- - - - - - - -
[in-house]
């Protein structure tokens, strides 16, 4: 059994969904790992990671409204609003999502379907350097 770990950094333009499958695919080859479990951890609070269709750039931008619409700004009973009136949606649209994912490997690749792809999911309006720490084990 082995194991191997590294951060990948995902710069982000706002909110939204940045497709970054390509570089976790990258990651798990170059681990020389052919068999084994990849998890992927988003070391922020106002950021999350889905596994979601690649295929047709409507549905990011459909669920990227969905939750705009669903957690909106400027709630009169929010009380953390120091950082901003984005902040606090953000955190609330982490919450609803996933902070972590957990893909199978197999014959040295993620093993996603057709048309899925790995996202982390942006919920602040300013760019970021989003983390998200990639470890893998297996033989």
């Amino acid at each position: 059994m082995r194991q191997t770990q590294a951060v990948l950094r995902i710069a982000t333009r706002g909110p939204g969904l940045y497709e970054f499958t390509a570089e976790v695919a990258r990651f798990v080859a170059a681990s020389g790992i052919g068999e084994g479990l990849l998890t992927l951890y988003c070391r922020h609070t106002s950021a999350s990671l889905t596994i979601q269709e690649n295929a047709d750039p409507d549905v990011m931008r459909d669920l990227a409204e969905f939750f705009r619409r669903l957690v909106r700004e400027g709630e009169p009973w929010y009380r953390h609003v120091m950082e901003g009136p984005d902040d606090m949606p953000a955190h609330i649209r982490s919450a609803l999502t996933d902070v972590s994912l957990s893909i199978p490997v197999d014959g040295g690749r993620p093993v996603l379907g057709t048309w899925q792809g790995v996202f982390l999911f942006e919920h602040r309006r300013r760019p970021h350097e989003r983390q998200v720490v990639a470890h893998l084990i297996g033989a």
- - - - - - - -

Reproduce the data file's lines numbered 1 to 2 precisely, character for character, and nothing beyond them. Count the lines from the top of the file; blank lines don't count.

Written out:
[in-house]
């Protein structure tokens, strides 16, 4: 059994969904790992990671409204609003999502379907350097 770990950094333009499958695919080859479990951890609070269709750039931008619409700004009973009136949606649209994912490997690749792809999911309006720490084990 082995194991191997590294951060990948995902710069982000706002909110939204940045497709970054390509570089976790990258990651798990170059681990020389052919068999084994990849998890992927988003070391922020106002950021999350889905596994979601690649295929047709409507549905990011459909669920990227969905939750705009669903957690909106400027709630009169929010009380953390120091950082901003984005902040606090953000955190609330982490919450609803996933902070972590957990893909199978197999014959040295993620093993996603057709048309899925790995996202982390942006919920602040300013760019970021989003983390998200990639470890893998297996033989």